Relationship Fracturing Process

I haven’t spent any time here on business to business relationships.  But, this is a topic that came to a head over the past two weeks.

As a consultant and technologist, I’ve responded to countless Requests for Proposal over the years.  And, I’ve even written a few.  The process of writing, issuing and responding to RFPs, at least in my narrow universe, has become an absolute and utter value destroying waste of time for everyone involved.

In Darwinian terms, here’s my view of the evolution of the species over the past 30 years or so

1980s – RFPs were written by business owners.  In my world, this typically meant a collaboration between senior technologists, architects and business process owners.  In this process, detailed strategy, business, functional and technical requirements were gathered and documented.  This was the basis for attempting to clearly articulate what was needed, so the potential partner could respond in kind.

1990s – A cottage industry emerged, consulting and coaching business and technology customers how to game the system and turn the vendor’s sales tactics back on them.  Business figured out that the RFP process was a great vehicle for gathering free advise and intellectual capital to either a) go off and do the project alone or b) provided the information to the existing vendor to improve the potential success of the project

2000s – Procurement, in many cases, has assumed control of the vendor management and RFP process.  Detailed requirements?  No time for those any more.  How much is learned about a potential vendor solution by creating a laundry list and asking the question: “Does your solution do X: Yes/No”?  With the aid of technology, many RFPs are now managed blindly in an on line environment with The Wizard of Oz behind the curtain pulling the puppet strings of the vendors.  The RFP is now a metric by which procurement can check the box saying they got proposals from three vendors.     

As it has evolved into its current form, what does the RFP process do well? It does a fantastic job at creating adversaries before the relationship even gets off the ground.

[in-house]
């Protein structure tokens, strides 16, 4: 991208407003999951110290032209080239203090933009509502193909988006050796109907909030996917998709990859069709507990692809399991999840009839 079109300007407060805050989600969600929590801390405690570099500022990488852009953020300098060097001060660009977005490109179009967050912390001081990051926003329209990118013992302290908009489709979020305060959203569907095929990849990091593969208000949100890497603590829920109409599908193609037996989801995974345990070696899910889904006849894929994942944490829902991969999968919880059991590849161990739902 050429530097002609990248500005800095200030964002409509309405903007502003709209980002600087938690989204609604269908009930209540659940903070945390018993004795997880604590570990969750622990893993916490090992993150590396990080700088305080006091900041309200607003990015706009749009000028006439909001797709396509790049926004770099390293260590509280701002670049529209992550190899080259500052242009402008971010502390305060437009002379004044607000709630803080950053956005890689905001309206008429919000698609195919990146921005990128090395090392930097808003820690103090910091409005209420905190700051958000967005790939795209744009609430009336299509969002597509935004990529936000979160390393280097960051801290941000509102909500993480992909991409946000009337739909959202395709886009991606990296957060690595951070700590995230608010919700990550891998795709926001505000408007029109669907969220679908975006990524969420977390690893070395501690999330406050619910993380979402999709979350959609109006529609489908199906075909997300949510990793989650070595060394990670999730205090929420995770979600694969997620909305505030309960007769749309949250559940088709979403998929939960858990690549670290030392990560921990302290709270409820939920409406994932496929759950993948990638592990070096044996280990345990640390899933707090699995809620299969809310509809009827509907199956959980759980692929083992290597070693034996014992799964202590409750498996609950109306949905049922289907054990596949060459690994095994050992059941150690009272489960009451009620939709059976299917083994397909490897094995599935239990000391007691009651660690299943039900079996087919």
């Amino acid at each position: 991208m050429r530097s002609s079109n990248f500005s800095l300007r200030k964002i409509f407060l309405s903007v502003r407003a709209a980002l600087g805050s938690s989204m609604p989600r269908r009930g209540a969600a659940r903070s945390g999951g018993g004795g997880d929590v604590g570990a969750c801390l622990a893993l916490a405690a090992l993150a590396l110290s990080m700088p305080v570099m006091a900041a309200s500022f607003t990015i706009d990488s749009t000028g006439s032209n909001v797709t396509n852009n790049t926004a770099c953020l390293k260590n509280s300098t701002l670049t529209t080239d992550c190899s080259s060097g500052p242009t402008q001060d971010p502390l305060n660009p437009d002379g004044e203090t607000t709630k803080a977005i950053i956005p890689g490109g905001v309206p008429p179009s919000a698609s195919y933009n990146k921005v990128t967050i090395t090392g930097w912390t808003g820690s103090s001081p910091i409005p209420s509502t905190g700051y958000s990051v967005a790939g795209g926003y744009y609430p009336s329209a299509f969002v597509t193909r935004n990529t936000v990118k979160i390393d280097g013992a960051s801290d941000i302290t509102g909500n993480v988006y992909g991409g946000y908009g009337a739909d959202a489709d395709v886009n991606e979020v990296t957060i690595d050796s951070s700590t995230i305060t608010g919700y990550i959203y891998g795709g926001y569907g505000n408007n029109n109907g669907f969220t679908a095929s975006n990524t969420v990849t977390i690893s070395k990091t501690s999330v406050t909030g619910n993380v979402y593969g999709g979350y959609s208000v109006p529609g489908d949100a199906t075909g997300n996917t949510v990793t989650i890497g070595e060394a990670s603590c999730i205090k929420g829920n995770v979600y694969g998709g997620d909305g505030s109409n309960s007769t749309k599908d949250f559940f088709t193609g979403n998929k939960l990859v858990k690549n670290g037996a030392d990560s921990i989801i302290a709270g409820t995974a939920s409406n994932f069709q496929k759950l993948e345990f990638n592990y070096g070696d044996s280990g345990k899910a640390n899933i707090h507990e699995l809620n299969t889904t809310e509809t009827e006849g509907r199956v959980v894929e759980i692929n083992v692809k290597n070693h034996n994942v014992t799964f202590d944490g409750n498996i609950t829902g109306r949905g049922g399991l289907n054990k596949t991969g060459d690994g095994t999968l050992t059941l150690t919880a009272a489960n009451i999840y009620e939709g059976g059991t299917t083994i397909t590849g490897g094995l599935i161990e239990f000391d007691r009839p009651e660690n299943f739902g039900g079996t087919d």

Value destroying.  Relationship damaging.  Yet we continue to crank them out.  And continue to respond.  Why?

Comments

  1. So to chime in again here, because no point in raising the issue without offering some alternatives.

    What would be a better approach? If you're going to still spend the time and effort in the RFP process. Extract maximum value for the time invested.

    -Get back to using the RFP document as a detailed playbook that aligns all parties, with the goal of creating ultimate clarity around expectations. When I've written RFPs, I've done it because the process really helps me think about all the issues and questions that need to be address as part of the project scope. I can do this better in writing than trying to articulate the same information multiple times to multiple potential partners. This also creates consistency. I'm telling the same story to all my prospective partners. so, the process is as much for my benefit as for my vendors.

    -Once you have documented your strategy and requirements. Do your homework first. There is so much information available. Reach out to your colleagues, go on Twitter, find out who has had good and bad experiences. Create your short list before you even contact prospective partners. Don't use the RFP as an initial screening tool.

    -Next, contact that short list, distribute your document, give them time to formulate an understanding and then get together. Have a dialog. This should actually happen over a series of conversations. First, to clarify understanding, then to start to formulate potential solutions. Do it together.

    -Invest the time in pilot projects, trials, proofs of concepts, test. This may require a greater level of investment in time and resources up front. But trust me, its valuable time invested. And it pales in comparison to the wasted time spent after the fact fixing things – the solution and the relationship – because expectations were not aligned up front. Think of the process of hiring your next senior leader. I've had greater success in bringing someone on in a consulting capacity first to gauge the fit, rather than reading a resume, having some interviews and then making a commitment for a permanent hire. It takes more time but is a much better risk mitigation strategy.

    And, finally, if you find that one or more of your potential partners are not willing to invest the time and effort in this process, well, then they've just made the decision that much easier for you.

    Just some initial thoughts.

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